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Are You Really Just A Pile Of Genes
Technically, yes. But embedded within your genome, there are many potential versions of you. The person you see in the mirror is just one of them, fished out by the unique things youve been exposed to since conception. The new science of epigenetics is the study of how chemical changes made to DNA, or proteins that interact with DNA, can affect gene activity. DNA can be modified by environmental factors in ways that can profoundly affect development and behavior. Recently, its also been shown that the microbes in your bodyaka your microbiomecan be a significant environmental factor that affects myriad behaviors, from overeating to depression. In sum, we are our genesbut our genes cannot be evaluated outside the context of our environment. Genes are the piano keys, but the environment plays the song. BS
This explanation of why I hate broccoli is both vindicating and disturbing. I am relieved that my distaste for cruciferous vegetables is not my faultI did not get to go gene shopping before I was conceived. But the relief soon turns to alarm as I wonder: What other things that define who I am are beyond my command? How much of me is really due to me?
BSBill SullivanPleased to Meet Me: Genes, Germs, and the Curious Forces That Make Us Who We Areshopng.com/books.
Perceptions Of Nature Nurture And Behaviour
While researchers are aware of the complexity of gene-environment interaction, the nature and nurture model persists as a simple way of framing discussion on the causes of behaviours. It is also a site of struggle between academic disciplines and, through influence on policy, has consequences for those whose behaviours are investigated. There is general agreement between social scientists and geneticists about the past abuses of genetics but disagreement over whether it will be possible for the new behavioural genetics to avoid discrimination and eugenic practices, and about the likely benefits that society will gain from this research . In a special issue of the American Journal of Sociology Exploring genetics and social structure, Bearman considers the reasons why sociologists are concerned about genetic effects on behaviour first they see it as legitimating existing societal arrangements, which assumes that genetic is unchangeable. Second, if sociologists draw on genetic research it contaminates the sociological enterprise and, third, whatever claims are made to the contrary, it is a eugenicist project . As we will see all these concerns were expressed by the publics in this study. Policy makers and publics are interested in explaining problem behaviour in order to change/control it, not in respecting disciplinary boundaries, and will expect the role of genetics to be considered alongside social factors.2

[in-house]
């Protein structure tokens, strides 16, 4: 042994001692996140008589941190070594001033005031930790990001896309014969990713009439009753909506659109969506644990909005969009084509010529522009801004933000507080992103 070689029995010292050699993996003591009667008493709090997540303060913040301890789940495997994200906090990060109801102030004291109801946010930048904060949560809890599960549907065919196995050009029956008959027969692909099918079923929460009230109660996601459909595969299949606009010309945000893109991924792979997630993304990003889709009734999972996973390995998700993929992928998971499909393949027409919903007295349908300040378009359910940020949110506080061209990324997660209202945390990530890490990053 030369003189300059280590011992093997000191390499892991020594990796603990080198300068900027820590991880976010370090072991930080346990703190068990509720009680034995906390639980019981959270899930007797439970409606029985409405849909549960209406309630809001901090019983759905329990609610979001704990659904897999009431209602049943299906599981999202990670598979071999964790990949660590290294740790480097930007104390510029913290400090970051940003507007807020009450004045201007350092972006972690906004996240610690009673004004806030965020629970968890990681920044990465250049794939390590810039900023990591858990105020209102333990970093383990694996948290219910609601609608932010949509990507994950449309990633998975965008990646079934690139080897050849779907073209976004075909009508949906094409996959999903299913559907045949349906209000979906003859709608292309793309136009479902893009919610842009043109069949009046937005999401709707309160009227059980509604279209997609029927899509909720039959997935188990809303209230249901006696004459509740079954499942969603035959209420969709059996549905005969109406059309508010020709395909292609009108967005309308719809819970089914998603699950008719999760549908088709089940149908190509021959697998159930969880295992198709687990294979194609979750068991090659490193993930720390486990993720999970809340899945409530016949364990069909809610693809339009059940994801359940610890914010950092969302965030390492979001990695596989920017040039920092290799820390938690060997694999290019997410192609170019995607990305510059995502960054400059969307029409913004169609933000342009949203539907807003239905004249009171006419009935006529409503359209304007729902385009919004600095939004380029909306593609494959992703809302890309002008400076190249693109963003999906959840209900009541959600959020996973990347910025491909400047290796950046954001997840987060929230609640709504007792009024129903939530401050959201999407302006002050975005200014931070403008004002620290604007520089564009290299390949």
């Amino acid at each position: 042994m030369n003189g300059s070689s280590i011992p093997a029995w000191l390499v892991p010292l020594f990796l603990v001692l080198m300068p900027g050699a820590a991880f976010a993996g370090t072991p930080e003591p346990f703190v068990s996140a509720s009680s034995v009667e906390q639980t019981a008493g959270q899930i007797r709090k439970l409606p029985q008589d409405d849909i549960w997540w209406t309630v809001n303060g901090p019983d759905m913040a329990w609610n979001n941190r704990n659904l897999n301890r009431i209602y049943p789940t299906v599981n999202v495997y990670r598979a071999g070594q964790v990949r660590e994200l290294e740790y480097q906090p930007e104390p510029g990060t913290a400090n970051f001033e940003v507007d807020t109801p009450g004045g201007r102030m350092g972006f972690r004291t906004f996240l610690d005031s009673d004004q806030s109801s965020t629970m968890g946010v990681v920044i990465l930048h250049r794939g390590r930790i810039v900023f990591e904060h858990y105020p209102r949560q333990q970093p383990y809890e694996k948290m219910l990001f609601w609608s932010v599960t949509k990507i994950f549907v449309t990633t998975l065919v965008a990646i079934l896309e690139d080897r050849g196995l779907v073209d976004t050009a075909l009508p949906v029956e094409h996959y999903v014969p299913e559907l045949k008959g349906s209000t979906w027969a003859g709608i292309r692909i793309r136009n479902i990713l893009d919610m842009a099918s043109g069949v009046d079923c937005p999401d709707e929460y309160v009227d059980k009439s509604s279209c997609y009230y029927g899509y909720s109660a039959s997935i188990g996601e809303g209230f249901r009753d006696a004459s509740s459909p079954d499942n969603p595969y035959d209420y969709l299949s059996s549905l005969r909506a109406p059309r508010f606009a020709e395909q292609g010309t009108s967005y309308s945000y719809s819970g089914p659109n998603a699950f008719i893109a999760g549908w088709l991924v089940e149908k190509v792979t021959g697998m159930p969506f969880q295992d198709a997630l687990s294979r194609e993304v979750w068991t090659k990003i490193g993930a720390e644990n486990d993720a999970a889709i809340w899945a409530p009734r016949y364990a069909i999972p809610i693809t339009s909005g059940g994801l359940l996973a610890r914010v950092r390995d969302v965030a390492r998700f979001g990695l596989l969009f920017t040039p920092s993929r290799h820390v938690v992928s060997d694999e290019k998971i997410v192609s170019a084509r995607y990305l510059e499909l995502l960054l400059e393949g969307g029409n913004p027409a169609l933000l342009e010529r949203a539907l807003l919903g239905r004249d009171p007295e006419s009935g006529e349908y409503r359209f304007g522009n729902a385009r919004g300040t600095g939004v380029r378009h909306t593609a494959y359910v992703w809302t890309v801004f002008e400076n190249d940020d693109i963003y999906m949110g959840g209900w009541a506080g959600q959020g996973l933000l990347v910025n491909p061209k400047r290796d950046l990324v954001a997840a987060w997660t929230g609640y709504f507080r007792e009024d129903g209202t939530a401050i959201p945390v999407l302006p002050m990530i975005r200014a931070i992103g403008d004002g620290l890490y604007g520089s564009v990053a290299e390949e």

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When Context Cannot Be Processed
Our model helps to explain findings from patients with brain damage. These patients have difficulties processing contextual cues. For instance, people with autism find it hard to make eye contact and interact with others. They may show repetitive behaviors or excessive interest in a topic. They may also behave inappropriately and have trouble adjusting to school, home, or work. People with autism may fail to recognize emotions in others faces. Their empathy may also be reduced. One of our studies showed that these problems are linked to a decreased ability to process contextual information. Persons with autism and healthy subjects performed tasks involving different social skills. Autistic people did poorly in tasks that relied on contextual cuesfor instance, detecting a persons emotion based on his gestures or voice tone. But, autistic people did well in tasks that didnt require analyzing context, for example tasks that could be completed by following very general rules . Thus, the social problems that we often see in autistic people might result from difficulty in processing contextual cues.